Friday, May 17, 2019

Review - A Promise Is a Promise

A Promise Is a Promise
by Robert Munsch & Michael Kusugak
illustrated by Vladyana Krykorka
Date: 1988
Publisher: Annick Press
Reading level: C
Book type: picture book
Pages: 32
Format: e-book
Source: library

When Allashua disobeys her parents and goes fishing on the sea ice, she has to use her wits to escape and to further trick the Qallupilluit when she promises to bring her brothers and sisters back to them.

(synopsis from Goodreads)

I think I may have read this book before at some point, because it seems familiar. In any case, picking it up again now was kind of serendipitous. I recently read an article about Inuit child-rearing, and it mentioned this exact type of story. Being out on the sea ice can be dangerous, especially for children, so stories like this one were made up to scare little ones away from potentially dangerous situations. (Apparently, Qallupilluit only snatch children when they're by themselves, not with their parents. It's easy to see why and how this type of story came to be.)

Allashua is a little girl who wants to go fishing on the sea ice. Her mother tells her it's too dangerous, but when nobody's looking, Allashua steals away and goes fishing in the ocean. There, she encounters the Qallupilluit, who drag her under the ice. In a panic, she promises her siblings to the creatures, and they let her go, but with the warning, "A promise is a promise." They will be back to collect.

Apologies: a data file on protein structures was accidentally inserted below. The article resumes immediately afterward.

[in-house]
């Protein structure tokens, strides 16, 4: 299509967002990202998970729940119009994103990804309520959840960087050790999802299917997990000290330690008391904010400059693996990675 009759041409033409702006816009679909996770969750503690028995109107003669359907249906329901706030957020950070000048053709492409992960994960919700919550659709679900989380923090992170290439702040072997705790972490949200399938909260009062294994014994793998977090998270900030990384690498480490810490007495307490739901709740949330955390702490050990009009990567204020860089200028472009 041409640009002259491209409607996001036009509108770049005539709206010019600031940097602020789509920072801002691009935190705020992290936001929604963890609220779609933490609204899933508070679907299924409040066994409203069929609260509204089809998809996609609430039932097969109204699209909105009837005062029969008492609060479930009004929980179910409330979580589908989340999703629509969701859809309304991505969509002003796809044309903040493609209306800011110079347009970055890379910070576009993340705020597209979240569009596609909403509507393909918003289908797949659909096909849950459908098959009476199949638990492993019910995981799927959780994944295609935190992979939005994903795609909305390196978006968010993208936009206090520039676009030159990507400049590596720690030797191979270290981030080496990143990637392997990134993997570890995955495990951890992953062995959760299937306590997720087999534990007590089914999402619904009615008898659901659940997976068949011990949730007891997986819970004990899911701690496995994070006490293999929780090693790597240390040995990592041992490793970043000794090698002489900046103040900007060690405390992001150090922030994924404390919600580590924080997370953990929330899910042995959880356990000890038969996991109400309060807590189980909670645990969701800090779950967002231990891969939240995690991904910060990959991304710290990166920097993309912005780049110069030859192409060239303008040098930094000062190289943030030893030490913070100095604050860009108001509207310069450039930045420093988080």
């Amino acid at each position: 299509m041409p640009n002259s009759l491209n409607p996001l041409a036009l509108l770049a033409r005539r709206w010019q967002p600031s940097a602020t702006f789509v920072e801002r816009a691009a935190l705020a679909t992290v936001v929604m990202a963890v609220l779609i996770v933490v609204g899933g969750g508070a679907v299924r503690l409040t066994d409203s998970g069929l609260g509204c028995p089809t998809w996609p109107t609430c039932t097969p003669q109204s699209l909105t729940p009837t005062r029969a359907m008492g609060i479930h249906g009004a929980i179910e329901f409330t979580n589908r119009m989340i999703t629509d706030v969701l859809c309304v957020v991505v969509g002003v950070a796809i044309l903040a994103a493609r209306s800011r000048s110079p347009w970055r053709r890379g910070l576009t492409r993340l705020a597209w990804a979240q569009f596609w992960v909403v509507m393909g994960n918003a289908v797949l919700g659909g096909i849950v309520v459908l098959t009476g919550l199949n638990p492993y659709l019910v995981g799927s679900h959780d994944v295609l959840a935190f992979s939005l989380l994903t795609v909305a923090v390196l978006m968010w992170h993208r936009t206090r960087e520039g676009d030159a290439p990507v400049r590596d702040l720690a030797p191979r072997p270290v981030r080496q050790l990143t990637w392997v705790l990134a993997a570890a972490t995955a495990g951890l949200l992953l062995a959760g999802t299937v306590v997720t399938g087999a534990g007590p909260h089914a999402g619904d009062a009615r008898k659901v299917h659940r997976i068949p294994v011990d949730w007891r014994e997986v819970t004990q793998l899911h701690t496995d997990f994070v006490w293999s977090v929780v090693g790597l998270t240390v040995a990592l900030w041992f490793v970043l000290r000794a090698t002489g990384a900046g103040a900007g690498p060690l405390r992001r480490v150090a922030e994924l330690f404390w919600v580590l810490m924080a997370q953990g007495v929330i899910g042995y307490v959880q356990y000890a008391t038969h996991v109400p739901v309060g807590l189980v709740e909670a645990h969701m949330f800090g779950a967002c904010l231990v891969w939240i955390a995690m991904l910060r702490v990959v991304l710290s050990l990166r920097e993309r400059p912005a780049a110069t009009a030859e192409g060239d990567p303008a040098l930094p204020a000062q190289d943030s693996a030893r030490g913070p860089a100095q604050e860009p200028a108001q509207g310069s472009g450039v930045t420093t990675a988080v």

But Allashua's mother is smart, and she comes up with a plan to outwit the Qallupilluit with the help of her children.

I enjoyed this one quite a bit, even though it's not standard Robert Munsch fare (the way the mother and kids outwitted the Qallupilluit reminded me a bit of how Elizabeth outwitted the dragon in The Paper Bag Princess, though). I've not read a lot of Inuit stories, though I have enjoyed the ones I have read. (Readers who want more books in this vein might want to check out Fish-Boy by Vanita Oeschlager and Magic Words by Edward Field.)

Overall, this is a strong picture-book offering from Robert Munsch, even if it's not quite what one would expect from this author. I definitely recommend giving it a try.

Quotable moment:

The sea water stung Allashua's face like fire. Allashua held her breath and the Qallupilluit gathered around her and sang, with voices that sounded like snow blowing over the ice:

Human child, human child
Ours to have, ours to hold.
Forget your mother, forget your father;
Ours to hold under the ice.

Premise: 4/5
Meter: n/a
Writing: 4/5
Illustrations: 4/5
Originality: 4/5

Enjoyment: 4/5

Overall: 4 out of 5

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